This is dedicated to McKayRocks! -an equal opportunities whumper of the best variety! Thanks to my trusty Beta, Kodiak for her input here. As usual, any mistakes are most definitely and completely my own fault...
I'm the first to admit that I'm perhaps not the easiest person to get along with. My genius has always resulted in me being an outsider. As a small child, I preferred the company of adults, yet the feeling wasn't mutual. As an adult, I always preferred the company of other geniuses and again that sentiment was not reciprocated, though, in all honesty very few have been able to match my great intellect. I don't suffer fools lightly and why should I? Thus, I've never had any close friends, just acquaintances really. That is, until I met the man lying eerily still on the infirmary bed to the side of me.
I never intended to find myself in another galaxy, facing imminent death and horror at every turn. Yet amidst the terror, stress and wonder of this beautiful city, I'd found something that had always eluded me – friendship. The problem with friendship was one I'd discovered all too quickly – it hurts. Which brought me back to the source of my pain. A certain Lieutenant Colonel John Sheppard, aka – my newest, all right my one and only, best friend.
As I looked down at the pale, clammy man to the side of me, with tubes snaking in and out of his abused body, I wondered how on Earth - or if I was going to act like the denizen of the wonderful galaxy I had been resident in for the last two years - how on Atlantica, he had managed to get himself in this much trouble – again. Only I could pick myself a best friend who had the most incredible knack of finding himself in mortal danger on a disturbingly and unnaturally regular basis. I mean, what was the statistical probability of that happening? Perhaps I should have written an algorithm to tell me. I'd learned over the course of the past two years that Sheppard was a man who regularly beat the odds, but this time I sadly realised his luck may have finally run out.
Carson walking in to the small curtained off area of the infirmary interrupted my thoughts. He proceeded to check all his instruments of voodoo torture, which he euphemistically called 'life-maintaining apparatus', before turning to me and tutting.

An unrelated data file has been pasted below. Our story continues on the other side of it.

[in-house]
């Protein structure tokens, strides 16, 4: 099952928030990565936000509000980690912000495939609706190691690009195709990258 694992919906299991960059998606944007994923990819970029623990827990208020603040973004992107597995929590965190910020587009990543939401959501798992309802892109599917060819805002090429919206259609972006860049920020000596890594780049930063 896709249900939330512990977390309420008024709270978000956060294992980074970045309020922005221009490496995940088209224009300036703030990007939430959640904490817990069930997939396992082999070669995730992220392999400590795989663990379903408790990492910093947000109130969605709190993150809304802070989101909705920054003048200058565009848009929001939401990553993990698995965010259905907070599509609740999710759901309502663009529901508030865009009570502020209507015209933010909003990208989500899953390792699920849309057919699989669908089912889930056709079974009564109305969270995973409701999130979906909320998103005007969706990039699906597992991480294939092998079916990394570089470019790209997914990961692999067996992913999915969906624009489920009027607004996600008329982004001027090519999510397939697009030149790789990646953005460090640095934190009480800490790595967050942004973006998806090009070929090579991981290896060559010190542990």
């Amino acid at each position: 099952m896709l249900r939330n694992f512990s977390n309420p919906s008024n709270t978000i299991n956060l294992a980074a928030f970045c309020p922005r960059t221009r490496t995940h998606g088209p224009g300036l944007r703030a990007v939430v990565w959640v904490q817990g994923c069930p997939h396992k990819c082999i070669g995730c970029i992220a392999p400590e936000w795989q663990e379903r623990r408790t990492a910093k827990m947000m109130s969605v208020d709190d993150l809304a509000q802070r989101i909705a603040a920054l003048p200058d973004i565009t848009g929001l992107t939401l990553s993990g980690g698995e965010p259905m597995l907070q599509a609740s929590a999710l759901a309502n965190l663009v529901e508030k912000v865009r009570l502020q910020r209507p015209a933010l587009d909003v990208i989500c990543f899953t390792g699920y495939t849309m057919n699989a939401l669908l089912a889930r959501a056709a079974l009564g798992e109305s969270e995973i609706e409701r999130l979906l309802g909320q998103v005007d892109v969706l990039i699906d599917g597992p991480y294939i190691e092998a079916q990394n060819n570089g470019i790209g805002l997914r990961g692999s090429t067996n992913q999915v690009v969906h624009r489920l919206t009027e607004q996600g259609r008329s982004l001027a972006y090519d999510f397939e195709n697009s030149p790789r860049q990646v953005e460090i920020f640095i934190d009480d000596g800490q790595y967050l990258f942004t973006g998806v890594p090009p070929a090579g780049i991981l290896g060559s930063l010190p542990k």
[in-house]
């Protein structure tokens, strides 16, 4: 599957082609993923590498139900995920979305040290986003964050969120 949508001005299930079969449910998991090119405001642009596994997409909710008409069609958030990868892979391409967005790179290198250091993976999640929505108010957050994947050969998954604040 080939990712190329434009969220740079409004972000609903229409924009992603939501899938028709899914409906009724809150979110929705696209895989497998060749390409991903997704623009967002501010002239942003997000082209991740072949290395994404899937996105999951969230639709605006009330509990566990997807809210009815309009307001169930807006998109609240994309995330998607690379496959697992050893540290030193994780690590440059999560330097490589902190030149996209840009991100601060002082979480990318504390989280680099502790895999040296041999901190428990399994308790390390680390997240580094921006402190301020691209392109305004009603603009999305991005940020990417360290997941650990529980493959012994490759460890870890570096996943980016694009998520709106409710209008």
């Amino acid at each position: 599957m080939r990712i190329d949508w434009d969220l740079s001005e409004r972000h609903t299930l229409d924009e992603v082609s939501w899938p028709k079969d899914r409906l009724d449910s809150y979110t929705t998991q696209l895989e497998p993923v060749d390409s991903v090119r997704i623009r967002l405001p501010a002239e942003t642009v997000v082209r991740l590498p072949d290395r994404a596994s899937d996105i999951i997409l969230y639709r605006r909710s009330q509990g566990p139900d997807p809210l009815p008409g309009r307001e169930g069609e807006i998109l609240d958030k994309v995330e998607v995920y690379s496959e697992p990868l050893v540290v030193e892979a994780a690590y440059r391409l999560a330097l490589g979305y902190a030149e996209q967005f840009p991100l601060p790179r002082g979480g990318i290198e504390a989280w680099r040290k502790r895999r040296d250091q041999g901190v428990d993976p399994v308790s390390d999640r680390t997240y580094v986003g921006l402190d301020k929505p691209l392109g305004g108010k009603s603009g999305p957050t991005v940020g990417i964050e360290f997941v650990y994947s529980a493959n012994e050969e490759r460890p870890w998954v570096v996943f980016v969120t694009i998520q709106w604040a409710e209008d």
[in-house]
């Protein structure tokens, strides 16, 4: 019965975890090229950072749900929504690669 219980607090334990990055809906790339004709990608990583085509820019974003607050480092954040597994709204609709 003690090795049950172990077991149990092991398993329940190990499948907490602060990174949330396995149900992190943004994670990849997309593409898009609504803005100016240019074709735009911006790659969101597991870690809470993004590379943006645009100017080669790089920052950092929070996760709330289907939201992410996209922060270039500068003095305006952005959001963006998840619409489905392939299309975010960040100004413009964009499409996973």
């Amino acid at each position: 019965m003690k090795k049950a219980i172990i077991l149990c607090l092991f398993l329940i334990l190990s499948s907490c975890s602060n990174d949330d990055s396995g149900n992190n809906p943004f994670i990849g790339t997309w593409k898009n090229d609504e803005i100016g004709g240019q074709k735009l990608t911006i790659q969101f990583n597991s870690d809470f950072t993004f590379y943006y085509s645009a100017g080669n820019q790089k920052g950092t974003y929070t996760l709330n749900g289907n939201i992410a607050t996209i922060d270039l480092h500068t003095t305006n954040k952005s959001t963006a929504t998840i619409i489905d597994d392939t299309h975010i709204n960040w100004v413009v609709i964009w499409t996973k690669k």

"Rodney, you shouldn't still be here. I told you over an hour ago to go and get some food and rest. Why are you still here?" he asked in his 'I know the answer already, but I'm going to make you tell me anyway' voice.
I wasn't in the mood to mess with Carson, so I answered honestly, my usual astounding and cutting wit having temporarily abandoned me. "I didn't want him to be alone. I promised him I wouldn't leave him, even though he ordered me to. I ask you, as if he could ever order me to do anything." He had. Ordered me to go on without him. He knew I'd never leave him, just as he'd never leave a man behind – leave me behind. That much I'd learned from him.
Carson gave me one of his patronising looks. "Rodney, I already explained to you that he's not going to be waking up anytime soon. There's nothing you can do here. May I remind you that you have seven sutures in your arm, and that you could use some sleep? Or, do I have to search through my giant needle collection to inspire you to go on your merry way and do as you're bloody well told?"
I must have looked at him blankly, as he knelt down to speak to me. "Look, I understand how you feel. But sitting here isn't doing you any good. The last thing I need is you having a hypoglycaemic episode, or collapsing from exhaustion. If you want to help the colonel, then help me, and get some food and sleep. Don't make me get Elizabeth down here – she's got enough on her plate, without you adding to it."
I didn't want to go, didn't want to leave the pale man lying near death all alone. Carson had warned me Sheppard might die, and if that was going to happen, I wanted to be there, even though it would have been much easier, less painful, to just walk away. I couldn't – wouldn't do it. Sheppard would stay if the situation were reversed.
Beckett looked sadly at me, and appearing to understand my resolve, capitulated.
"Okay. You can stay. But, you sleep in a bed next to him. That's my one and only offer, so I'd take it, if I were you," he warned me.
I managed a faltering smile. "Can you at least open the screens, so I can see him?"
"I suppose so. If things get hairy, I'll be closing them again though, is that clear?" he stated.
"Fine. Carson?" I really wanted to ask him. Ask him the question I knew I didn't want to hear the answer to, but I felt so – impotent. "Was there anything I could have done that would have made a difference? I tried to lower my intellect and think voodoo, but…"
Carson put his hand on my shoulder. Partly to get me to shut up, I think, partly to offer me some sort of comfort, or reassurance.
"Rodney, don't be doing this to yourself, lad. I've already told you, there was nothing anyone could have done without proper medical supplies and the knowledge of how to use them." He smiled grimly at me. "You kept him alive and did extremely well, while you were injured. Don't second-guess yourself. Even if I'd been there, in your position, there would have been little more that could have been done." He stood, and tugged on my good arm. "Come on – bed." He ordered. "I'll get Melissa to bring you a sandwich," he added.